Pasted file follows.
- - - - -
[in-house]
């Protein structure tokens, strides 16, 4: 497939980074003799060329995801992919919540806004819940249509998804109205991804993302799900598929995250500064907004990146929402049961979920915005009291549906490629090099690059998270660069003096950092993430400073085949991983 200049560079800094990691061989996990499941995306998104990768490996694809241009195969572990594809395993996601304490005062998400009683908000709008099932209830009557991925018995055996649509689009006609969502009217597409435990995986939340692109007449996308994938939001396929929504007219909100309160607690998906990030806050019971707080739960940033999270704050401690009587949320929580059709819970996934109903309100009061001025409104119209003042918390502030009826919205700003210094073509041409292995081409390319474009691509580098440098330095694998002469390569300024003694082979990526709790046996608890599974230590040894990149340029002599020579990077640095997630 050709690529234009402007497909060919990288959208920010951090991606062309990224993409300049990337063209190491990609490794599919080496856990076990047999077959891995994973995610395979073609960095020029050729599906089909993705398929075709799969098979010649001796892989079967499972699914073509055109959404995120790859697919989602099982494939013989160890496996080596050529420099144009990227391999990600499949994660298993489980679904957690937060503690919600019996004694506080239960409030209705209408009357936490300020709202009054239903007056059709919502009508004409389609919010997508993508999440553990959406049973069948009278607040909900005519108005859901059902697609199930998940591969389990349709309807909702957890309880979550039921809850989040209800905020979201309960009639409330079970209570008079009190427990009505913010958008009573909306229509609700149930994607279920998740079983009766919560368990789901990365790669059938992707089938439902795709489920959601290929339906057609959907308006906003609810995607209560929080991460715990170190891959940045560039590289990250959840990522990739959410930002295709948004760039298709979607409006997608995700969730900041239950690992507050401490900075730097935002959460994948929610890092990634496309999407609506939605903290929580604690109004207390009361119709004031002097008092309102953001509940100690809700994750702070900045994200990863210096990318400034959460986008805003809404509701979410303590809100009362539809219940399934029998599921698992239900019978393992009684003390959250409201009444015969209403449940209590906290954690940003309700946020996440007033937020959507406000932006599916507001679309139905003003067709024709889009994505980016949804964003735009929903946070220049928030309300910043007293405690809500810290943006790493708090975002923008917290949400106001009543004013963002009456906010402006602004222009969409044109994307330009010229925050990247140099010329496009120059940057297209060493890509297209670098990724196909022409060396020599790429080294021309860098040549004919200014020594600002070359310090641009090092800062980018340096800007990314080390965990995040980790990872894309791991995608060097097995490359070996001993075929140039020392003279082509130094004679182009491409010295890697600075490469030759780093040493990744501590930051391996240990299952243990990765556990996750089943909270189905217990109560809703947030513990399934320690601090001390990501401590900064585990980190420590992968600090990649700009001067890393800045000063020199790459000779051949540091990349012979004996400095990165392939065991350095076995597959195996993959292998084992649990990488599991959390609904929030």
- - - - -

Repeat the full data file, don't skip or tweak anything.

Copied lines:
[in-house]
């Protein structure tokens, strides 16, 4: 497939980074003799060329995801992919919540806004819940249509998804109205991804993302799900598929995250500064907004990146929402049961979920915005009291549906490629090099690059998270660069003096950092993430400073085949991983 200049560079800094990691061989996990499941995306998104990768490996694809241009195969572990594809395993996601304490005062998400009683908000709008099932209830009557991925018995055996649509689009006609969502009217597409435990995986939340692109007449996308994938939001396929929504007219909100309160607690998906990030806050019971707080739960940033999270704050401690009587949320929580059709819970996934109903309100009061001025409104119209003042918390502030009826919205700003210094073509041409292995081409390319474009691509580098440098330095694998002469390569300024003694082979990526709790046996608890599974230590040894990149340029002599020579990077640095997630 050709690529234009402007497909060919990288959208920010951090991606062309990224993409300049990337063209190491990609490794599919080496856990076990047999077959891995994973995610395979073609960095020029050729599906089909993705398929075709799969098979010649001796892989079967499972699914073509055109959404995120790859697919989602099982494939013989160890496996080596050529420099144009990227391999990600499949994660298993489980679904957690937060503690919600019996004694506080239960409030209705209408009357936490300020709202009054239903007056059709919502009508004409389609919010997508993508999440553990959406049973069948009278607040909900005519108005859901059902697609199930998940591969389990349709309807909702957890309880979550039921809850989040209800905020979201309960009639409330079970209570008079009190427990009505913010958008009573909306229509609700149930994607279920998740079983009766919560368990789901990365790669059938992707089938439902795709489920959601290929339906057609959907308006906003609810995607209560929080991460715990170190891959940045560039590289990250959840990522990739959410930002295709948004760039298709979607409006997608995700969730900041239950690992507050401490900075730097935002959460994948929610890092990634496309999407609506939605903290929580604690109004207390009361119709004031002097008092309102953001509940100690809700994750702070900045994200990863210096990318400034959460986008805003809404509701979410303590809100009362539809219940399934029998599921698992239900019978393992009684003390959250409201009444015969209403449940209590906290954690940003309700946020996440007033937020959507406000932006599916507001679309139905003003067709024709889009994505980016949804964003735009929903946070220049928030309300910043007293405690809500810290943006790493708090975002923008917290949400106001009543004013963002009456906010402006602004222009969409044109994307330009010229925050990247140099010329496009120059940057297209060493890509297209670098990724196909022409060396020599790429080294021309860098040549004919200014020594600002070359310090641009090092800062980018340096800007990314080390965990995040980790990872894309791991995608060097097995490359070996001993075929140039020392003279082509130094004679182009491409010295890697600075490469030759780093040493990744501590930051391996240990299952243990990765556990996750089943909270189905217990109560809703947030513990399934320690601090001390990501401590900064585990980190420590992968600090990649700009001067890393800045000063020199790459000779051949540091990349012979004996400095990165392939065991350095076995597959195996993959292998084992649990990488599991959390609904929030």